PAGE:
Did I mention the word “surreal”?  Because I think I should mention it again.  Going down to the center of a fully active soccer pitch is a once-in-a-lifetime experience, and Special Olympics has blessed both me and many of my teammates with that experience more than once.  Even though we had experience with it, it didn’t get old.  It never does.

The field, the roaring surge of the audience, watching the players play at an angle that is honestly way better than that from the TV [you could see every inch of their faces in clear detail, and the sweat glistening off of them] it put me way more in the moment, in the now, then any of that Virtual Reality stuff they can cook up.  Even the wind put it all together: I felt like I was right there with the TFC, supporting them, and knowing exactly what they were going through that game.  Alongside my team, there were the same children from earlier.  And we were greeted by Dwayne De Rosario: Canada’s top scoring soccer player, who accompanied and familiarized himself with my team during our journey.  It was nice to see him again.  Even though I’ve been on a big-league soccer field a few times before, this time may have been the best.  With the greater amount of experience I have now, I could understand and appreciate the way of things a lot better.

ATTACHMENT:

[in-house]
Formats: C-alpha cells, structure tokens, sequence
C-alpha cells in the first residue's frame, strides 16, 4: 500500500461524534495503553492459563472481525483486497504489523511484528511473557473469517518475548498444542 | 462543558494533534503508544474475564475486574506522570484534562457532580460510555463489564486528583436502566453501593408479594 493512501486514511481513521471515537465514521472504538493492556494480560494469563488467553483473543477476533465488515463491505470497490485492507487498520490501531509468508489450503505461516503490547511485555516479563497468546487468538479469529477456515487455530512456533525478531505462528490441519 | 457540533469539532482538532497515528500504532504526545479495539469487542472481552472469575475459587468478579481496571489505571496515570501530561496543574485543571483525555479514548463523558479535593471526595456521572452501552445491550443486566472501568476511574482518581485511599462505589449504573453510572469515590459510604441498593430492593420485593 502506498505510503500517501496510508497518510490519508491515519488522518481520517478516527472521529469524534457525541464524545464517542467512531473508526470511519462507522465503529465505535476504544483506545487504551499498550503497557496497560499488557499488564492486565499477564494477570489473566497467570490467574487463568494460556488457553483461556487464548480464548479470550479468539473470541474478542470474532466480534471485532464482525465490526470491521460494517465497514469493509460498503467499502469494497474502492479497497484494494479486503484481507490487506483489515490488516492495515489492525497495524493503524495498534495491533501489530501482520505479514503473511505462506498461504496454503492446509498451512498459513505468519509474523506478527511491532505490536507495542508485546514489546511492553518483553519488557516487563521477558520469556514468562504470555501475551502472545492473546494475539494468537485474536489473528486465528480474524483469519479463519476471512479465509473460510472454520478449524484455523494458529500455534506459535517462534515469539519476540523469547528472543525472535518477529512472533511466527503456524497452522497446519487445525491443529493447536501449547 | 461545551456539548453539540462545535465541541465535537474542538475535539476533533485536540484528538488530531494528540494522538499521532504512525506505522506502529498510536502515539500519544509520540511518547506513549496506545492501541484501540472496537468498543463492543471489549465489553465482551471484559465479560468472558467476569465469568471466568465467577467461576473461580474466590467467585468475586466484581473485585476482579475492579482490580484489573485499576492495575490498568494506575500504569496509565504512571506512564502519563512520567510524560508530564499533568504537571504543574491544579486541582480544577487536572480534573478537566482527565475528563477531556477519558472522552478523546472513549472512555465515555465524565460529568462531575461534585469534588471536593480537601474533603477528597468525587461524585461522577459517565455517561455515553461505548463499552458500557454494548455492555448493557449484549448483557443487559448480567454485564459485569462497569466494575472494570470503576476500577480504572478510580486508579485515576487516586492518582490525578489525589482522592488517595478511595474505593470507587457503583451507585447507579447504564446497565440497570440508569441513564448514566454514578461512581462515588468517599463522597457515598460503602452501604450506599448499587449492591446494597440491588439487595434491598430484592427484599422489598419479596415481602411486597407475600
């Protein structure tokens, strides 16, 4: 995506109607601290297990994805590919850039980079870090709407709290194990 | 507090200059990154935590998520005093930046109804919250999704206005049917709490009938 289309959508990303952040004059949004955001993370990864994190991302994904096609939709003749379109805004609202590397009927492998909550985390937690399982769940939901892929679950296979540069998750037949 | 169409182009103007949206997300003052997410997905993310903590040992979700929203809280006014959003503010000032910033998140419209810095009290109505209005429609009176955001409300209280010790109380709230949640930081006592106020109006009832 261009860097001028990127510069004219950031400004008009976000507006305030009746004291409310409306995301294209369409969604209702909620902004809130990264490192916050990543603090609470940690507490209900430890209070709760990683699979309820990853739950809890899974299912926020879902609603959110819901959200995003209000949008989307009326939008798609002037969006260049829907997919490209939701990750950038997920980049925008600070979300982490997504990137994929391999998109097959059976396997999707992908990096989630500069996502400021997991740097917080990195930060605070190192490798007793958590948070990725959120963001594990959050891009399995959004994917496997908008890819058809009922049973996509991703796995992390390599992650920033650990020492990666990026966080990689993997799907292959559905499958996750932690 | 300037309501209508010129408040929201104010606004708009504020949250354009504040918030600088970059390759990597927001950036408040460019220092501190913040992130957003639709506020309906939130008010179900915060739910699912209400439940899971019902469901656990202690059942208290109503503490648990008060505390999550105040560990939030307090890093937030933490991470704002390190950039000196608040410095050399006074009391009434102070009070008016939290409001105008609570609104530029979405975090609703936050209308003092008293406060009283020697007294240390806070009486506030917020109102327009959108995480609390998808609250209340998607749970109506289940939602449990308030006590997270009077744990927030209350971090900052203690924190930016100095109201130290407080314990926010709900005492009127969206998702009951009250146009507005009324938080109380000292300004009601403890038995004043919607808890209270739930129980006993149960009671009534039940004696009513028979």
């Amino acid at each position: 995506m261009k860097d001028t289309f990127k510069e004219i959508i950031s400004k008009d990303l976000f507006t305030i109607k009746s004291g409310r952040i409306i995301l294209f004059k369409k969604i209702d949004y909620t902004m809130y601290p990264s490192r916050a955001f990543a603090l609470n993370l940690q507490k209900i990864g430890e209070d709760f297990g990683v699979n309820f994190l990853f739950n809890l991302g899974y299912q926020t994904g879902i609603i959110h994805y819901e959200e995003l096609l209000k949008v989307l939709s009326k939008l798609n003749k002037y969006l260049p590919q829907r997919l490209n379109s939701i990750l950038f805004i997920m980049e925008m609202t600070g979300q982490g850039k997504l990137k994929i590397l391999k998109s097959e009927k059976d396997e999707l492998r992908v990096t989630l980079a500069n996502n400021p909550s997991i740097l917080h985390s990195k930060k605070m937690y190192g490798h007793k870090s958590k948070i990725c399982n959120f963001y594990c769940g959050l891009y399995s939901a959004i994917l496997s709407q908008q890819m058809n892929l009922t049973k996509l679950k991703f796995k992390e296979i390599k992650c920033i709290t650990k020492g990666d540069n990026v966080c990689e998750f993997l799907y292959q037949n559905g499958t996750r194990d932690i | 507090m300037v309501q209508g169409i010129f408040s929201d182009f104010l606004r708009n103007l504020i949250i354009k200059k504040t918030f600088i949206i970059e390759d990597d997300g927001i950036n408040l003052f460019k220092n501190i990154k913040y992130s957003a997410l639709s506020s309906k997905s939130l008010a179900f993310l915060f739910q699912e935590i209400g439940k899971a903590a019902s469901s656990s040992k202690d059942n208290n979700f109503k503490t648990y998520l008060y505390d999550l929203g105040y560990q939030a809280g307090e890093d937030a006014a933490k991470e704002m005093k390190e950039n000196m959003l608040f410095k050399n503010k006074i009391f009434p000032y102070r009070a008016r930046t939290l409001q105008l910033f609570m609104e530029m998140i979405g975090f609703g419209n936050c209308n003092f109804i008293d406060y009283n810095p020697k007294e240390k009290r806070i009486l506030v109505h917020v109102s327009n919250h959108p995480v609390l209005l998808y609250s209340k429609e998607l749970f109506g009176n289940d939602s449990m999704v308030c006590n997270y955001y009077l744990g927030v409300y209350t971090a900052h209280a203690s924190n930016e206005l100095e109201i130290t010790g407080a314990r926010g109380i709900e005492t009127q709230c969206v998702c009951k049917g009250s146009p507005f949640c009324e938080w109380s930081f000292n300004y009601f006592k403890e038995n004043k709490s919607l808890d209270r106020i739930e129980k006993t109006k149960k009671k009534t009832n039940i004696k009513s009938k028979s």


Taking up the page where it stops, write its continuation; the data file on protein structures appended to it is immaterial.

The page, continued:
bmo so team

 

We went onto the field, and this time, my teammates weren’t just there in spirit.  We went on together, a truly Unified soccer team, with brave faces and waves to address the crowd.  And then we went back inside to our VIP section.  Some time there, I was pulled aside to do an interview with a woman named Mandy, who was hosting an episode of the TFC’s Red AlertRed Alert followed my team last year during our journey to the Unified game, and then it was hosted by a woman named Caroline.  Both her and Mandy were really nice, and also asked questions in a way that made someone feel comfortable and at ease.  I’ve done interviews a couple of times by now–and often relating to Unified sports and soccer–so I’m a little more prepared for them now than when I first started.  Still, it definitely added to the whole  celebrity experience of the night.